Archbishop Anthony Paul of Hyderabad, India will have the Cardinal’s Pub during the Kanturi on August 27. Describing his mission as “helping as many poor children as possible,” he thinks of serving the “untouchables,” the poorest and often forgotten in India.
Deborah Castellano Leboeuf – Vatican City
Derived from Sanskrit, the word “dalit” means “broken” or “oppressed”, and refers to those whose social status is so low that they are considered untouchables or outside the four-caste system of Hindu society. Often referred to as “untouchables,” these people were greatly exploited and subjected to atrocities.
In a lengthy interview with Vatican News, future Cardinal Archbishop Anthony Paul, 60, reflects on how the caste system, although technically abolished, still has traces, what it means to serve “untouchables” in India and the current state of religious freedom for the small Christian minority in India.
What were you doing when you learned that Pope Francis had appointed you a Cardinal?
I was in Kerala that day for the graduation ceremony of RCC, the Catholic Charismatic Renewal, for the Golden Jubilee. Some of my friends from Sardinia and Catania have texted me. “I congratulate you on the title of Cardinal”. Then I answered that I was only the Archbishop of Hyderabad, not the Cardinal, and that I had served here for 14 months. Then they sent the link. “This is what Pope Francis announced today. They told me your name was written on it in 17 minutes, 12 or 13 seconds, or something like that.”
What does this appointment mean for you personally and how do you look forward to the Holy Father’s help and guidance from Pope Francis?
I was in shock. It was a new surprise for me that I did not expect. I never dreamed of it but for me, I feel it is God’s grace and will, through Pope Francis, that I receive this calling. Pope Francis, our Holy Father. I consider it a great opportunity for me to serve the people, to serve the people of South India and all sectors of the people especially my states of Telangana, Telangana and Andhra Pradesh.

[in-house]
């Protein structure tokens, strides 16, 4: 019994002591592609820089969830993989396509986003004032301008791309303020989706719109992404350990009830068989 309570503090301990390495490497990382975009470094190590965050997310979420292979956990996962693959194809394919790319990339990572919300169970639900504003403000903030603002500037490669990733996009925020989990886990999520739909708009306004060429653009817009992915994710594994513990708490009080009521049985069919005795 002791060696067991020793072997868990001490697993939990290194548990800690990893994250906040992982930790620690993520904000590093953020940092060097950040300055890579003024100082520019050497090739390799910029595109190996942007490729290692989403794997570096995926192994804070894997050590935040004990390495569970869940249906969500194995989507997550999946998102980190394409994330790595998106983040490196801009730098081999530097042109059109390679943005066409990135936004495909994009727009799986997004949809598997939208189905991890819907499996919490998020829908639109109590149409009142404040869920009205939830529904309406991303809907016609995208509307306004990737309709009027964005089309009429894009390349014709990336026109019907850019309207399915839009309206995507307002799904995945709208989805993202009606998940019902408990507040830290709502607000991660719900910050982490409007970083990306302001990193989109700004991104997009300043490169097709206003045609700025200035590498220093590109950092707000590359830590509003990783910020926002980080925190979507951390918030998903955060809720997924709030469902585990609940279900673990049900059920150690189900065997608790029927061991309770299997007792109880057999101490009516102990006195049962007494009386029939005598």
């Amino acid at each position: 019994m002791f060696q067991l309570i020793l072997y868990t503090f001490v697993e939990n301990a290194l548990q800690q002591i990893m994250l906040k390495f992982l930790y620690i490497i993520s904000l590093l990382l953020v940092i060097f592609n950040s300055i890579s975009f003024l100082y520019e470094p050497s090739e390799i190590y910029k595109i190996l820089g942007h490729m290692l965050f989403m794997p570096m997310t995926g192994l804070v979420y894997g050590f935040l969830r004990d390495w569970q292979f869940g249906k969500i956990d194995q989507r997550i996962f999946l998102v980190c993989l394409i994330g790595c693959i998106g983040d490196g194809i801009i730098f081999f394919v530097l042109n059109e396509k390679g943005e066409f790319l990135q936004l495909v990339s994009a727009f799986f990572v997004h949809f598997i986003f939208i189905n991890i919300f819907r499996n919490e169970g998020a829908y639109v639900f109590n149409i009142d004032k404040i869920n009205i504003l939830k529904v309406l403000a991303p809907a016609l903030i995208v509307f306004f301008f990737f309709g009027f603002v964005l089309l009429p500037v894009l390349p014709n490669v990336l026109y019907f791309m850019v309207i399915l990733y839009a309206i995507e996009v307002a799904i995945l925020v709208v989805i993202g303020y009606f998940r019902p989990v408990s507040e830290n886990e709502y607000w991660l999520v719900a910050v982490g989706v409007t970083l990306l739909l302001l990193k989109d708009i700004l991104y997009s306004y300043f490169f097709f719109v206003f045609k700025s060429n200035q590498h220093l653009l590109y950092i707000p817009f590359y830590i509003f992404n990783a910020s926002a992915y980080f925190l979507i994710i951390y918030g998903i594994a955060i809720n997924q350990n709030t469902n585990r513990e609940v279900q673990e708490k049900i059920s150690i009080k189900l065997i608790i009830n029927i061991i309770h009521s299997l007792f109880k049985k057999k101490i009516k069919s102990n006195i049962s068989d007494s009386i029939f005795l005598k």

How do you explain the fact that Pope Francis chose the first Cardinal “Dalit” in history? What message do you think the Holy Father is trying to send?
I understood as soon as Pope Francis took office. It was what I personally understood: love, mercy, and a hand outstretched to the extremities, the poorest of the poor. Therefore, since we always prioritize the poor and the marginalized, we have a strong message of “Poor Church for the Poor”. I can say that whenever there is some kind of destruction, through a hurricane or other natural disasters, or in the recent outbreak of war between Russia and Ukraine, I see the concern of the Holy Father for all the peoples of the universe. In a certain way, I think maybe it’s a situation where the Pope expects me to solve the problems of the marginalized and maybe also the Dalits. This does not mean that we ignore other people who are under our responsibility as patrons. It is my responsibility to take care of all persons entrusted to me in accordance with their needs.
The caste system in India is technically abolished, but what is the real situation on the ground?